Travel: Milan and Barcelona
Last week, Bea and I traveled to Milan and Barcelona where we studied the way new and old buildings can coexist. What a remarkable trip; and it was wonderful to travel with another architect with whom I could share experiences. So many beautiful buildings have been constructed over the centuries. They have sprouted like honeysuckle, covering the spaces between the streets of these two remarkable places with their fertile growth, overlapping, conflicting with one another, but ultimately expressing the vitality of healthy organisms. These cities are truly alive…
The trip confirmed my opinion regarding the validity of these words included below, which I wrote for a “Pittsburgh History and Landmarks” lecture back in 2015:
As in Milan and Barcelona, “New buildings will be constructed. And in my opinion these building should reflect their times. My thought is that copying the look of past buildings shows those past buildings no respect, as the copies tend to be poor. Times change, and so do our needs and our methods of construction. Yet preserving our history is important. The old, it is said, must make way for the new. The city is richer if it’s history is preserved. For one thing, our preserved history is all that ties us to the past other than our memories. And our past is part of us. For another old buildings can be beautiful, and possess value as art.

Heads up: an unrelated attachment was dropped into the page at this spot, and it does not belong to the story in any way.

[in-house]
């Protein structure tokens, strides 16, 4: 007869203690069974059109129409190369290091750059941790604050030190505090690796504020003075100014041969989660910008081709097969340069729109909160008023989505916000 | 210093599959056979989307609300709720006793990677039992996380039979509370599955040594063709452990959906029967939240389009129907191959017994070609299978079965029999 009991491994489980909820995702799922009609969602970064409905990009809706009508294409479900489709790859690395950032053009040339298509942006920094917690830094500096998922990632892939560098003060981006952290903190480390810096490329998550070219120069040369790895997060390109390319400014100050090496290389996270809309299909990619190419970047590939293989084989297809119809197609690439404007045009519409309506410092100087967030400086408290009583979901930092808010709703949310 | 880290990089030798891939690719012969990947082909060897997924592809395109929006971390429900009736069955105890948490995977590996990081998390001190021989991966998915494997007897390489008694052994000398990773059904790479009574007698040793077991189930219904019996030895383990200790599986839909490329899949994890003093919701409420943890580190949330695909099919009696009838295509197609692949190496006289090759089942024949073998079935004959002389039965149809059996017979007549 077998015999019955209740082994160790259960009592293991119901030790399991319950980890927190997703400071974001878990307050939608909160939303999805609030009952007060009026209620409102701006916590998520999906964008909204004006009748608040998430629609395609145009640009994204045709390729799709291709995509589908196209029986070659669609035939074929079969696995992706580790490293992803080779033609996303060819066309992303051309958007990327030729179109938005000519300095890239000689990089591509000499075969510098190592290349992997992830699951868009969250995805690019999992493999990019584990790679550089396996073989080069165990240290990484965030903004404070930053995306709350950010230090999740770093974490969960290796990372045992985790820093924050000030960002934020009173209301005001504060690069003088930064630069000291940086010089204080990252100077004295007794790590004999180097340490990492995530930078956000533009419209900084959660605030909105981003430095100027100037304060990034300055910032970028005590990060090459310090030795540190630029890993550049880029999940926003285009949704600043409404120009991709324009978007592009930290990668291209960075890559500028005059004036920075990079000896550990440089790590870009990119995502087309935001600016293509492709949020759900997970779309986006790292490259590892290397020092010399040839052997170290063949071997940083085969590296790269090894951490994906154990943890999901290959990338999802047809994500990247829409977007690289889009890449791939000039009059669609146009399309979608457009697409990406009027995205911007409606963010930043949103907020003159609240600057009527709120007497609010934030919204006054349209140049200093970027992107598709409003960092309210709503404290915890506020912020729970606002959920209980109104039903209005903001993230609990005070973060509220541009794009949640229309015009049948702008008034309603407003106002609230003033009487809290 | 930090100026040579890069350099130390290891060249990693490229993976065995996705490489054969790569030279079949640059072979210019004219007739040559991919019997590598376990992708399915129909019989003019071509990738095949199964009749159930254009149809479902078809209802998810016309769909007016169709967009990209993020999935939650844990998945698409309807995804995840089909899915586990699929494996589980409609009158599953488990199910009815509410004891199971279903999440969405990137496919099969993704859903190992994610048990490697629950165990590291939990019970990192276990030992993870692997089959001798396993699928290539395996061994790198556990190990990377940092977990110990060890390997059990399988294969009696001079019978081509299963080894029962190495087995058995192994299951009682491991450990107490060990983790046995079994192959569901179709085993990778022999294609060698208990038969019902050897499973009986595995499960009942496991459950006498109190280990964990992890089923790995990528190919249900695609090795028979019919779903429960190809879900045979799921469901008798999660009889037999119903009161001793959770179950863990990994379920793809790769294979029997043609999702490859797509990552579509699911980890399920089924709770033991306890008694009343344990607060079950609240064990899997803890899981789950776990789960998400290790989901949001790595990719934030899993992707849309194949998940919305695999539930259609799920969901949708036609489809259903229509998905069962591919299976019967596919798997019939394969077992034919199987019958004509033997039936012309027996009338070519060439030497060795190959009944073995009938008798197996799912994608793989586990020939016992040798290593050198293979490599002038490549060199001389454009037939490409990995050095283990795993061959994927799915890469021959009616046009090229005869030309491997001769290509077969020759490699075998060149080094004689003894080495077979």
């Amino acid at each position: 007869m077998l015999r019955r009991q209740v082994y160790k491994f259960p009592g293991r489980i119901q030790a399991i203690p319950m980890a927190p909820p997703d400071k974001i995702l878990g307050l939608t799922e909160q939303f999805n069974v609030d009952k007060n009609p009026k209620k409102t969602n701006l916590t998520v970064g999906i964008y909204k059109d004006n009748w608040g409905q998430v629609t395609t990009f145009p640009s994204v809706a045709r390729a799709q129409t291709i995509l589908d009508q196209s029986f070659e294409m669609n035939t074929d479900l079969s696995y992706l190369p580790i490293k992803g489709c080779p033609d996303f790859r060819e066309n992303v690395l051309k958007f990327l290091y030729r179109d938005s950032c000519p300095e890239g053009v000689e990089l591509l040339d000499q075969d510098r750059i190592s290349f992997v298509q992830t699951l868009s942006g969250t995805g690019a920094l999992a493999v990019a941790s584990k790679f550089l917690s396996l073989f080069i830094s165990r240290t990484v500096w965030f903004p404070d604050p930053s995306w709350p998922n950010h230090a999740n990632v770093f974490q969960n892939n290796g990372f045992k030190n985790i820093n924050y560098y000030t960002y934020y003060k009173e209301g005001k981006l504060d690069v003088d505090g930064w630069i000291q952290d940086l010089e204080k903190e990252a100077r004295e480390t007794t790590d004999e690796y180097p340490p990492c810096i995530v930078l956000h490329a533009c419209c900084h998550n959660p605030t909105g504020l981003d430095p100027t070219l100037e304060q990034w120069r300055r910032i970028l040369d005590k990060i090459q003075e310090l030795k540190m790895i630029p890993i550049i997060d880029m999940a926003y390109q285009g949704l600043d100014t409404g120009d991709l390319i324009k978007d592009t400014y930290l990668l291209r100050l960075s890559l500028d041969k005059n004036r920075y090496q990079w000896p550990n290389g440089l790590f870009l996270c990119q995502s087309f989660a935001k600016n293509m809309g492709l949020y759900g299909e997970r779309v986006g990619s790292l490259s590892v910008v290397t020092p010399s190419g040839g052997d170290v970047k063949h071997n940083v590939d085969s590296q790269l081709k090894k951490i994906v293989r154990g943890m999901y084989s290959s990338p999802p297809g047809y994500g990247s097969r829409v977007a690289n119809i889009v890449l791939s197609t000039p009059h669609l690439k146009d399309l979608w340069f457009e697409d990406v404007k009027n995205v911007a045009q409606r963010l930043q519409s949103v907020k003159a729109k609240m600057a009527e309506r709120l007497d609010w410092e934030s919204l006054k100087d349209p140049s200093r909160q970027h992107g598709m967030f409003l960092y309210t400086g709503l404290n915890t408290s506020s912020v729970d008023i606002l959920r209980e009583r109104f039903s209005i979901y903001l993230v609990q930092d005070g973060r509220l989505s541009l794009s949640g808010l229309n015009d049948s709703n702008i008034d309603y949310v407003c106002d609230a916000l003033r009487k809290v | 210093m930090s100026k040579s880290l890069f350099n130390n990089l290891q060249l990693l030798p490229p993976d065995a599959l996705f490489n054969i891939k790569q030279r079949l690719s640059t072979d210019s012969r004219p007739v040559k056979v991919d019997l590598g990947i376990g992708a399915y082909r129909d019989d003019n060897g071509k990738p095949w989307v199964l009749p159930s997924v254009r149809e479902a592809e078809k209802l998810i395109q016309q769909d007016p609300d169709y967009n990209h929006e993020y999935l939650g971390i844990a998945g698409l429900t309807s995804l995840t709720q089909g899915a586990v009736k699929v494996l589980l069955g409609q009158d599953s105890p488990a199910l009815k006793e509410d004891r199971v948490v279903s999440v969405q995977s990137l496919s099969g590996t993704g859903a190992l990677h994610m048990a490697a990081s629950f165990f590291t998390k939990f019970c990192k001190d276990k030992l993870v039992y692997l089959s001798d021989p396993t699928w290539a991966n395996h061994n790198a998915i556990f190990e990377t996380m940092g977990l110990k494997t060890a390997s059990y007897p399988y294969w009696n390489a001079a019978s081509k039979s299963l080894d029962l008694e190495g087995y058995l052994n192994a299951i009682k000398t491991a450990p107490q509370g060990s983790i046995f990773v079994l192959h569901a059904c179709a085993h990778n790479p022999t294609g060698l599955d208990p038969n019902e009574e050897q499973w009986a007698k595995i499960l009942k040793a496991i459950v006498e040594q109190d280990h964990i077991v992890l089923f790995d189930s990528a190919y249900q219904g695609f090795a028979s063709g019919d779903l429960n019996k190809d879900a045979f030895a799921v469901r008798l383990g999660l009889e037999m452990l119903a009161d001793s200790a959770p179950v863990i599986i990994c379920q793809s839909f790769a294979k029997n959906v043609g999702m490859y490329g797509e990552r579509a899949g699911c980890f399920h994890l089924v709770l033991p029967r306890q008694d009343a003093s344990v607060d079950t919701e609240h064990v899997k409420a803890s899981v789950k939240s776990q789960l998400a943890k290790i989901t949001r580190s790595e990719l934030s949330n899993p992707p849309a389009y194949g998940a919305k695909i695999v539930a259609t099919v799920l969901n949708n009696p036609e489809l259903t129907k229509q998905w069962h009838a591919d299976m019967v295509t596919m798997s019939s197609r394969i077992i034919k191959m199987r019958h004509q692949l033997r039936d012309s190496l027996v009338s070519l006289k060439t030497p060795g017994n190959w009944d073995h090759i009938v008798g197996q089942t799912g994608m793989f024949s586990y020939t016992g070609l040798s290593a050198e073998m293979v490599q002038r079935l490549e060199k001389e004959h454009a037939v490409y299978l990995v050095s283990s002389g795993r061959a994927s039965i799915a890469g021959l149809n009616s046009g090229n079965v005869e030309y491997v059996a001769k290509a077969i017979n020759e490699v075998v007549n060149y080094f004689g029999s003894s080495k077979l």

Architects do not create the world as we design; we respond to it. However, despite the fact that our designs become richer as they begin to express the conditions of their surroundings, more often than not new Pittsburgh buildings do not reflect the character of the city we love. Recently, I have focused on designing demonstrations of how new and old may become very good friends without pretending to be exactly alike.
And what is the resulting experience? As Sartre once said, “The human body always extends across the tool that it utilizes: it is at the end of the telescope, which shows me the stars“. We humans are always gathering the experience that enables us to identify with the conditions of other forms, which explains why we identify intuitively with the noble serenity of a column.
Maybe, just maybe, in these liminal places where old forms and new forms come together, the quality of ambiguity that is generated has the possibility to create a fluid situation that frees the viewer from the inflexible norms of contemporary life.
Can thoughtful design make you feel good? Can it improve your life? I say “Yes!” In this sort of architecture, free from cliché and repetition, it may be possible to experience the world afresh and possibly form new connections with others…